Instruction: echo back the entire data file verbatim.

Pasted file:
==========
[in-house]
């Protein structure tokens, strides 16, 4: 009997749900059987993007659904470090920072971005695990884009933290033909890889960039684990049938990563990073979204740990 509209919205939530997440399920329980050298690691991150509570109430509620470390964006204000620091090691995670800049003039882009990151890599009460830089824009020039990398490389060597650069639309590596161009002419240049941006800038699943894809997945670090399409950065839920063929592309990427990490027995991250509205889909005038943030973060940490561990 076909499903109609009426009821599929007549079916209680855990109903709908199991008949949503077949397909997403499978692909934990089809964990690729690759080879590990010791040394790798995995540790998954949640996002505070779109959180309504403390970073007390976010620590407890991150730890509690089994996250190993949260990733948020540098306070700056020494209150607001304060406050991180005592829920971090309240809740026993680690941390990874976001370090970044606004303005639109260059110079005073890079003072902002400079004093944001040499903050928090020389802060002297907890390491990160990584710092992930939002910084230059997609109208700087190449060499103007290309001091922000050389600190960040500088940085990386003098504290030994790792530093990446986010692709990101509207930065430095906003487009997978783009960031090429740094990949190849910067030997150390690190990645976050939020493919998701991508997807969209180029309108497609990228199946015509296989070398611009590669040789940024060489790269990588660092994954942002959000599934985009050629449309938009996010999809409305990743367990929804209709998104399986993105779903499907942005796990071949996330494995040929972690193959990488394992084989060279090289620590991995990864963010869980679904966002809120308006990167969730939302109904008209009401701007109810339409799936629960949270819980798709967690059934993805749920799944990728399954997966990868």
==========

[in-house]
């Protein structure tokens, strides 16, 4: 009997749900059987993007659904470090920072971005695990884009933290033909890889960039684990049938990563990073979204740990 509209919205939530997440399920329980050298690691991150509570109430509620470390964006204000620091090691995670800049003039882009990151890599009460830089824009020039990398490389060597650069639309590596161009002419240049941006800038699943894809997945670090399409950065839920063929592309990427990490027995991250509205889909005038943030973060940490561990 076909499903109609009426009821599929007549079916209680855990109903709908199991008949949503077949397909997403499978692909934990089809964990690729690759080879590990010791040394790798995995540790998954949640996002505070779109959180309504403390970073007390976010620590407890991150730890509690089994996250190993949260990733948020540098306070700056020494209150607001304060406050991180005592829920971090309240809740026993680690941390990874976001370090970044606004303005639109260059110079005073890079003072902002400079004093944001040499903050928090020389802060002297907890390491990160990584710092992930939002910084230059997609109208700087190449060499103007290309001091922000050389600190960040500088940085990386003098504290030994790792530093990446986010692709990101509207930065430095906003487009997978783009960031090429740094990949190849910067030997150390690190990645976050939020493919998701991508997807969209180029309108497609990228199946015509296989070398611009590669040789940024060489790269990588660092994954942002959000599934985009050629449309938009996010999809409305990743367990929804209709998104399986993105779903499907942005796990071949996330494995040929972690193959990488394992084989060279090289620590991995990864963010869980679904966002809120308006990167969730939302109904008209009401701007109810339409799936629960949270819980798709967690059934993805749920799944990728399954997966990868």